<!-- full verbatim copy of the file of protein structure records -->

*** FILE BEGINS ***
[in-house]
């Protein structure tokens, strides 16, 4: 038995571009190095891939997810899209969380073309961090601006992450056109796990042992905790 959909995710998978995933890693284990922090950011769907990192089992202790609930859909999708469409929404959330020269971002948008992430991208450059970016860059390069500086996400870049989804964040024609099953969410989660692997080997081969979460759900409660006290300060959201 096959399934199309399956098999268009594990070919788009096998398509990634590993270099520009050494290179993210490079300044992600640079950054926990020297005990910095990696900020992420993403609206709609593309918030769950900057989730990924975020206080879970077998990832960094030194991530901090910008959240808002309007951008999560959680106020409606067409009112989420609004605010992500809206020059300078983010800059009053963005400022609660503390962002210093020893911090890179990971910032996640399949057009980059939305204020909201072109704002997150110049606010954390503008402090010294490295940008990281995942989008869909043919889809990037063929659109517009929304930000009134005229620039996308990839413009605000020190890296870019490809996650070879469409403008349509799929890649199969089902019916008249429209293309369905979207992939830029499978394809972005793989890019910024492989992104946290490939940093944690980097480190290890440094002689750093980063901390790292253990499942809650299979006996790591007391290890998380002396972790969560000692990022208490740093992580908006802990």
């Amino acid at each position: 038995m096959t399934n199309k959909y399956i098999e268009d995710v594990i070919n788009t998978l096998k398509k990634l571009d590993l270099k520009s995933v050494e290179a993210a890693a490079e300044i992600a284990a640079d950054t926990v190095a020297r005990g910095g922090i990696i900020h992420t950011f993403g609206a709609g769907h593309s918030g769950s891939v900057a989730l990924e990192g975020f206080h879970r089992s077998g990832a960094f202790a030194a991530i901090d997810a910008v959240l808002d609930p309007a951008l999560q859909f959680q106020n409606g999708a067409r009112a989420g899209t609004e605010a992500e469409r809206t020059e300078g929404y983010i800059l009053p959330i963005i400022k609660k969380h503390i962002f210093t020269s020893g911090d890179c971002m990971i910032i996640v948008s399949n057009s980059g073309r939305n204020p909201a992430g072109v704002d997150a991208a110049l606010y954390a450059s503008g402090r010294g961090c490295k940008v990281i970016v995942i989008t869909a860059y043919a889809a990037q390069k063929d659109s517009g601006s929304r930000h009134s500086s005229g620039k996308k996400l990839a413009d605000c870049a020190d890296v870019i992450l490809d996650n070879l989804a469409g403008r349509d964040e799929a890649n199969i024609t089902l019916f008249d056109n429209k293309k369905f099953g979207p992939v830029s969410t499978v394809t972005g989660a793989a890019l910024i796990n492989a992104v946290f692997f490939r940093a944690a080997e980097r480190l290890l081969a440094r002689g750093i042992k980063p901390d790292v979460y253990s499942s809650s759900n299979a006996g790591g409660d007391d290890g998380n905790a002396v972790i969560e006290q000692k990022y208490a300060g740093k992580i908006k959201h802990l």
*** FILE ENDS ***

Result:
[in-house]
């Protein structure tokens, strides 16, 4: 038995571009190095891939997810899209969380073309961090601006992450056109796990042992905790 959909995710998978995933890693284990922090950011769907990192089992202790609930859909999708469409929404959330020269971002948008992430991208450059970016860059390069500086996400870049989804964040024609099953969410989660692997080997081969979460759900409660006290300060959201 096959399934199309399956098999268009594990070919788009096998398509990634590993270099520009050494290179993210490079300044992600640079950054926990020297005990910095990696900020992420993403609206709609593309918030769950900057989730990924975020206080879970077998990832960094030194991530901090910008959240808002309007951008999560959680106020409606067409009112989420609004605010992500809206020059300078983010800059009053963005400022609660503390962002210093020893911090890179990971910032996640399949057009980059939305204020909201072109704002997150110049606010954390503008402090010294490295940008990281995942989008869909043919889809990037063929659109517009929304930000009134005229620039996308990839413009605000020190890296870019490809996650070879469409403008349509799929890649199969089902019916008249429209293309369905979207992939830029499978394809972005793989890019910024492989992104946290490939940093944690980097480190290890440094002689750093980063901390790292253990499942809650299979006996790591007391290890998380002396972790969560000692990022208490740093992580908006802990």
């Amino acid at each position: 038995m096959t399934n199309k959909y399956i098999e268009d995710v594990i070919n788009t998978l096998k398509k990634l571009d590993l270099k520009s995933v050494e290179a993210a890693a490079e300044i992600a284990a640079d950054t926990v190095a020297r005990g910095g922090i990696i900020h992420t950011f993403g609206a709609g769907h593309s918030g769950s891939v900057a989730l990924e990192g975020f206080h879970r089992s077998g990832a960094f202790a030194a991530i901090d997810a910008v959240l808002d609930p309007a951008l999560q859909f959680q106020n409606g999708a067409r009112a989420g899209t609004e605010a992500e469409r809206t020059e300078g929404y983010i800059l009053p959330i963005i400022k609660k969380h503390i962002f210093t020269s020893g911090d890179c971002m990971i910032i996640v948008s399949n057009s980059g073309r939305n204020p909201a992430g072109v704002d997150a991208a110049l606010y954390a450059s503008g402090r010294g961090c490295k940008v990281i970016v995942i989008t869909a860059y043919a889809a990037q390069k063929d659109s517009g601006s929304r930000h009134s500086s005229g620039k996308k996400l990839a413009d605000c870049a020190d890296v870019i992450l490809d996650n070879l989804a469409g403008r349509d964040e799929a890649n199969i024609t089902l019916f008249d056109n429209k293309k369905f099953g979207p992939v830029s969410t499978v394809t972005g989660a793989a890019l910024i796990n492989a992104v946290f692997f490939r940093a944690a080997e980097r480190l290890l081969a440094r002689g750093i042992k980063p901390d790292v979460y253990s499942s809650s759900n299979a006996g790591g409660d007391d290890g998380n905790a002396v972790i969560e006290q000692k990022y208490a300060g740093k992580i908006k959201h802990l």